Attentive, Authentic Teacher Training
The beginning of AyurYoga Eco-Ashram was in the year 2010 in Dharamshala where Krishna first set out teaching Yoga solo without any affiliation to any other Yoga ashrams or gurus. Classes were offered via donation basis and Yogis could attend on a drop-in basis. The current 18-acre ashram campus came into fruition in 2013, this oasis of Yoga calm is situated just an hour’s drive away from Mysore and 4-5 hours away from Bangalore, in South India. The ashram offers basic and advanced Yoga teacher training as well as two week-long beginners and intensive Yoga retreats. They have a strict intake policy and don’t take in more than 24 students per teacher training batch. Students are comfortable split into batches so that teachers can give individual attention to their students. The style of Yoga taught at AyurYoga Eco-Ashram is traditional Hatha, with a closer resemblance to the Sivananda series. Krishna says, ‘’We teach traditional Hatha Yoga based on the principles of Hatha Yoga Pradipika. Our class is a reverse of the Sivananda style, but we are not limited to 12 asanas.’’ The Sivananda Yoga sequence consists of a set of 12 asanas, which follow a mostly set order of asana.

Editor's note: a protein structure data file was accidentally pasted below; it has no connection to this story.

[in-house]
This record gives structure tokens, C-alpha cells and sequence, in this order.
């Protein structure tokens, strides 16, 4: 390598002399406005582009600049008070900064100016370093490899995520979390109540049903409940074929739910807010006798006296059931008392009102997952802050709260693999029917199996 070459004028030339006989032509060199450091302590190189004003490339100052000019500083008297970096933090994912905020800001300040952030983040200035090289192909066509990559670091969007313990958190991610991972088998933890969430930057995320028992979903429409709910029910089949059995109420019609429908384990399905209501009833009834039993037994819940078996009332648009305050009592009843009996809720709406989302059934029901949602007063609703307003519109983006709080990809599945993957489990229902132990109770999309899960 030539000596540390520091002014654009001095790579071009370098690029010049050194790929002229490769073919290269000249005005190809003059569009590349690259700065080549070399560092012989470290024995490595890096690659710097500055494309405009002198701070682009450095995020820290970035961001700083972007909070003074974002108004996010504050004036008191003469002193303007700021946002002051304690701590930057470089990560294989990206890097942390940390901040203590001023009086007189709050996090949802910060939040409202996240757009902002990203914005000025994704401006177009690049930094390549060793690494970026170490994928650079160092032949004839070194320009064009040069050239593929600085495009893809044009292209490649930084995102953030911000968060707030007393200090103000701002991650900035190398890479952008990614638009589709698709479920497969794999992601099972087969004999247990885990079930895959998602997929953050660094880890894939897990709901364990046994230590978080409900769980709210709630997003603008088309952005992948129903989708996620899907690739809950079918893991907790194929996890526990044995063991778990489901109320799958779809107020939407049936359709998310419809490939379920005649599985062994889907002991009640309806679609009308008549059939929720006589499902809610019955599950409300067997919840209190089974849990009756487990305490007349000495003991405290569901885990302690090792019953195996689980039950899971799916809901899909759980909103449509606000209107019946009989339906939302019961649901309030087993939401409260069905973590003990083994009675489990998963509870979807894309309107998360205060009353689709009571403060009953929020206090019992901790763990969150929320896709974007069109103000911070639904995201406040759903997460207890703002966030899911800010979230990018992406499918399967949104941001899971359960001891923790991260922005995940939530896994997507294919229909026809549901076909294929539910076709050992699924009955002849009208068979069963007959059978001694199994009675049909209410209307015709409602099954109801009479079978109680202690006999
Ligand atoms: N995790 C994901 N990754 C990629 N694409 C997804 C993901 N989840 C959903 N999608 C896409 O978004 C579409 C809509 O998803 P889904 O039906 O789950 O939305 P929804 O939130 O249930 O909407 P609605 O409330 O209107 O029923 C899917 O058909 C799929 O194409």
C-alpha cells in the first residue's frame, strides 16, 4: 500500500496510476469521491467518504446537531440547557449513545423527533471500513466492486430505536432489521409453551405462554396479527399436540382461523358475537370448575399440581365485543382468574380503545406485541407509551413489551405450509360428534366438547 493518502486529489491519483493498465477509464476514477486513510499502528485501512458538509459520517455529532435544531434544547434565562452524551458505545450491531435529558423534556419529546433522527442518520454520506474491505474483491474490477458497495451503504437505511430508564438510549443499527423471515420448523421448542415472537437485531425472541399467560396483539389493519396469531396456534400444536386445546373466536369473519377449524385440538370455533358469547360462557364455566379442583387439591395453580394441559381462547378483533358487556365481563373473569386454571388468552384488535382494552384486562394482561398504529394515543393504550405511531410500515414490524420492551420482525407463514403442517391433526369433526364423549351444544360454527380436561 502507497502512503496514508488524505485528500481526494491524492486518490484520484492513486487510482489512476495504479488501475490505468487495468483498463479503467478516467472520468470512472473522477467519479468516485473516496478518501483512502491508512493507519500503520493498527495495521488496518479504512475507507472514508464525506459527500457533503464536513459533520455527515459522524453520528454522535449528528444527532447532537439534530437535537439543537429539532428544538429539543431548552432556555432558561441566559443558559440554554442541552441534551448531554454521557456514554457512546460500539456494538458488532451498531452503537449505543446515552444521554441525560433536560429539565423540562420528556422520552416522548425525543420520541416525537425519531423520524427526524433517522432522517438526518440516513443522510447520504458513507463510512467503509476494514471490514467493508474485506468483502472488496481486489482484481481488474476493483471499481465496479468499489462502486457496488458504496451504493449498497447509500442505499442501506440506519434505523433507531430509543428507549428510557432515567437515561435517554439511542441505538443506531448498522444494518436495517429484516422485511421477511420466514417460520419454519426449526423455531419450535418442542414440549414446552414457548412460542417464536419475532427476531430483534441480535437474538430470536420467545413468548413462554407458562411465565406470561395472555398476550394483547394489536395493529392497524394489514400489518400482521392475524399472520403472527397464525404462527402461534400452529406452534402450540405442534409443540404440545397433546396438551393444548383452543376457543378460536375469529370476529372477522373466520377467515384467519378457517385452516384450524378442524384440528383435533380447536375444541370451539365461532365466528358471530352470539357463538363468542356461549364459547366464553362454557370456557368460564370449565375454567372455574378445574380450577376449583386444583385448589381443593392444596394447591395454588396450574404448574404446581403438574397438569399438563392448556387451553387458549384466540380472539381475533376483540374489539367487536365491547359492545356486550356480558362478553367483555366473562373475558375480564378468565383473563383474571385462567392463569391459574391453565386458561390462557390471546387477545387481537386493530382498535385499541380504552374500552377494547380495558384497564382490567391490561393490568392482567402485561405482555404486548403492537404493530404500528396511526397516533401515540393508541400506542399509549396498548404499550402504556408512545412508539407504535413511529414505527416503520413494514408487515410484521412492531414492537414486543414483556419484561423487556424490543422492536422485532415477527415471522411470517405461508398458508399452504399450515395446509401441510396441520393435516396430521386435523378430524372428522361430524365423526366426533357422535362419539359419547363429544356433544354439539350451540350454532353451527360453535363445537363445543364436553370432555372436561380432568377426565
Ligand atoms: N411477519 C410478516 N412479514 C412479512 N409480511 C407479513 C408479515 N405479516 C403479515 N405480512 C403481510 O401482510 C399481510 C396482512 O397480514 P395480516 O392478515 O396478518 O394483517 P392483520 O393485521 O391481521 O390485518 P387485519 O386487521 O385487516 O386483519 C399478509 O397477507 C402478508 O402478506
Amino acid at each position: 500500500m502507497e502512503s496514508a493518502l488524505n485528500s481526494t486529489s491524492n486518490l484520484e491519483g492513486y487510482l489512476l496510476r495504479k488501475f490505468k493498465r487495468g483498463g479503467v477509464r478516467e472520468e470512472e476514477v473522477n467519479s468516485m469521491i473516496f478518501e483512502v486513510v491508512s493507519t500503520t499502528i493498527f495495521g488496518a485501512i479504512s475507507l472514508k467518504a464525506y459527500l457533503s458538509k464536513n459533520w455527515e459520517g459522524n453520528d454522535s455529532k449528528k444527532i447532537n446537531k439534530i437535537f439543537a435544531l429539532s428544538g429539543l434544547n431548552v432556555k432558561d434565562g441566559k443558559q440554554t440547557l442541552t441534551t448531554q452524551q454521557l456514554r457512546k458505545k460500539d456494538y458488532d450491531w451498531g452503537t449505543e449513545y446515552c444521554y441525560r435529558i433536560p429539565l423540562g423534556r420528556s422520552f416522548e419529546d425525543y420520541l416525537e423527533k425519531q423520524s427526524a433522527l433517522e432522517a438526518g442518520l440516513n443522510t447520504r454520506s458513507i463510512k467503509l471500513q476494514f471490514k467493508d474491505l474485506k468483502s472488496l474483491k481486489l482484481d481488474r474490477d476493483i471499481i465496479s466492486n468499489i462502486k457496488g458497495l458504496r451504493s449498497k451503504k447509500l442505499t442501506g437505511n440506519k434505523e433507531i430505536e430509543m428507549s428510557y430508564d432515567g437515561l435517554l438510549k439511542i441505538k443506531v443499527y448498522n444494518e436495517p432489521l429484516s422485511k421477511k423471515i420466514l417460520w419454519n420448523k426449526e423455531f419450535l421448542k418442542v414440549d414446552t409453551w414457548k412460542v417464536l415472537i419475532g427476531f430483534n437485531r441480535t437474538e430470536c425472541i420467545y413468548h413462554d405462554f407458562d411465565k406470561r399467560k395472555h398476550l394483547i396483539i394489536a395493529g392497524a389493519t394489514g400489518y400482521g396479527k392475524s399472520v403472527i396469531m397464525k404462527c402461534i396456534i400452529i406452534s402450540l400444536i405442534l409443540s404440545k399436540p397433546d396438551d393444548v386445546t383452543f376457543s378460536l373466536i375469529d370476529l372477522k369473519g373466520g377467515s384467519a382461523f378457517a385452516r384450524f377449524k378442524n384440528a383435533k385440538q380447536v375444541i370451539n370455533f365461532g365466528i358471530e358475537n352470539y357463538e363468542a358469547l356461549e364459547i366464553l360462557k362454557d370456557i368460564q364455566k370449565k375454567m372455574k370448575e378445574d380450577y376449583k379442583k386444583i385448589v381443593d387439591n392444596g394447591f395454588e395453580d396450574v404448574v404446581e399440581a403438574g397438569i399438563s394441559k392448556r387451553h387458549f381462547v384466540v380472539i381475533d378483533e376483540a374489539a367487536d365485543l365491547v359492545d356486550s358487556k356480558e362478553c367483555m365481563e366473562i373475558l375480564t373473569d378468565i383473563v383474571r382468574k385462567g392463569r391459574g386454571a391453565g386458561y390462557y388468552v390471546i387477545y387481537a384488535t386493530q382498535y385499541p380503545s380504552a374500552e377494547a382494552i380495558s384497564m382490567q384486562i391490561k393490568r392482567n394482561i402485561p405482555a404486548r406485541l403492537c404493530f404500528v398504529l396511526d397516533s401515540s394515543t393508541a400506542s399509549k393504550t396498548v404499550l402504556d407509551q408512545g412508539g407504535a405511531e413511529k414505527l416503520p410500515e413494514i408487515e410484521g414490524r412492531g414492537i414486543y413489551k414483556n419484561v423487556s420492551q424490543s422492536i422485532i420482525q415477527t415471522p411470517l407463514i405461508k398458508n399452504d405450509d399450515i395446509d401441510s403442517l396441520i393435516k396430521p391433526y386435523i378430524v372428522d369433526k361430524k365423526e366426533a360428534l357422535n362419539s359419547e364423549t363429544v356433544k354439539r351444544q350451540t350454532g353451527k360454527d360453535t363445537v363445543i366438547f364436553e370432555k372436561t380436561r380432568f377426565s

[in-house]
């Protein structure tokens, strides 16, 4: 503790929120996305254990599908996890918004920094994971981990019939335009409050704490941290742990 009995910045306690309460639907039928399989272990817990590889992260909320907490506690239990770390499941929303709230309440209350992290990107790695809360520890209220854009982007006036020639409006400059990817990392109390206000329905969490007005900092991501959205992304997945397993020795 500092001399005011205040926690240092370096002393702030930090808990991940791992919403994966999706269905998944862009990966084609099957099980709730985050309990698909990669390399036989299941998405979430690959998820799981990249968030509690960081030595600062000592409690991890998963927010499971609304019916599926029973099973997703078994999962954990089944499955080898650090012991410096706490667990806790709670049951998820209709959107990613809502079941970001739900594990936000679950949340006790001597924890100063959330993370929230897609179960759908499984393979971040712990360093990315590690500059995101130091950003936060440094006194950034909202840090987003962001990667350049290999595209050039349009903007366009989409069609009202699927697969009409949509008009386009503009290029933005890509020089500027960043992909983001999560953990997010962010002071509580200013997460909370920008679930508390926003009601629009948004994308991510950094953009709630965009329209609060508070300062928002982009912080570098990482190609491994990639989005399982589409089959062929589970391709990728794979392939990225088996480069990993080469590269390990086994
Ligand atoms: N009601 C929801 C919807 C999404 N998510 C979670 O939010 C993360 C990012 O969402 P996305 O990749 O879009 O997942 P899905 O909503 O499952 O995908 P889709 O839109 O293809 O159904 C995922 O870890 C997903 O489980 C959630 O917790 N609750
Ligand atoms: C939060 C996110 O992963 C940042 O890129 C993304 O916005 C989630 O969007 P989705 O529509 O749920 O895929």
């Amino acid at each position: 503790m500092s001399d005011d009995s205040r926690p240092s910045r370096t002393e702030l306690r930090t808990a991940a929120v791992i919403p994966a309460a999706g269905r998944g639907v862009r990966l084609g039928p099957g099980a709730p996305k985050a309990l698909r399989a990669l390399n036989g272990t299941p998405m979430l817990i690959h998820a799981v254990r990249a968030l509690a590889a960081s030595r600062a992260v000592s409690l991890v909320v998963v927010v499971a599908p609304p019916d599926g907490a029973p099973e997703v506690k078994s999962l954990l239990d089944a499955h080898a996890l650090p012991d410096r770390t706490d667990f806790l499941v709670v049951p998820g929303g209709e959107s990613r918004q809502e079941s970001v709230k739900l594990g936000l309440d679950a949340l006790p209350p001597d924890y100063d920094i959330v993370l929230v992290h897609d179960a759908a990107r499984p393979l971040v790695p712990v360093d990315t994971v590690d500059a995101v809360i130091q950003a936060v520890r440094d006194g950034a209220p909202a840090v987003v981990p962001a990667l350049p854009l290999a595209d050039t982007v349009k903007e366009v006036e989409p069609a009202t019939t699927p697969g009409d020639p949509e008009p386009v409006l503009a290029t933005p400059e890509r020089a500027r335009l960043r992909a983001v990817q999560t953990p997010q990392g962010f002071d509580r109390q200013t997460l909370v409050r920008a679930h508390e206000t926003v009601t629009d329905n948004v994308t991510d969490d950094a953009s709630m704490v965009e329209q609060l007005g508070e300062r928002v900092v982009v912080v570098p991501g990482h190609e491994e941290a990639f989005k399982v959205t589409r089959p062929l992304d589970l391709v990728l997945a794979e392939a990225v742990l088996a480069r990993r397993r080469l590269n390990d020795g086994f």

In the last decade, the Indian subcontinent has witnessed a Yoga boom. Commercialisation of the practice brought along with it many pitfalls, one of which is preserving the true practice of Yoga, without selling out. During my conversation with Krishna, it becomes clear how meticulously he has worked to ensure that his ashram preserves the true Indian identity and essence of Yoga. He shares with me that his staff consists of all Indian teachers who ‘’teach what they practice.’’ The ashram currently supports about 30 Indian families of their staff.
Emphasis on Ayurveda.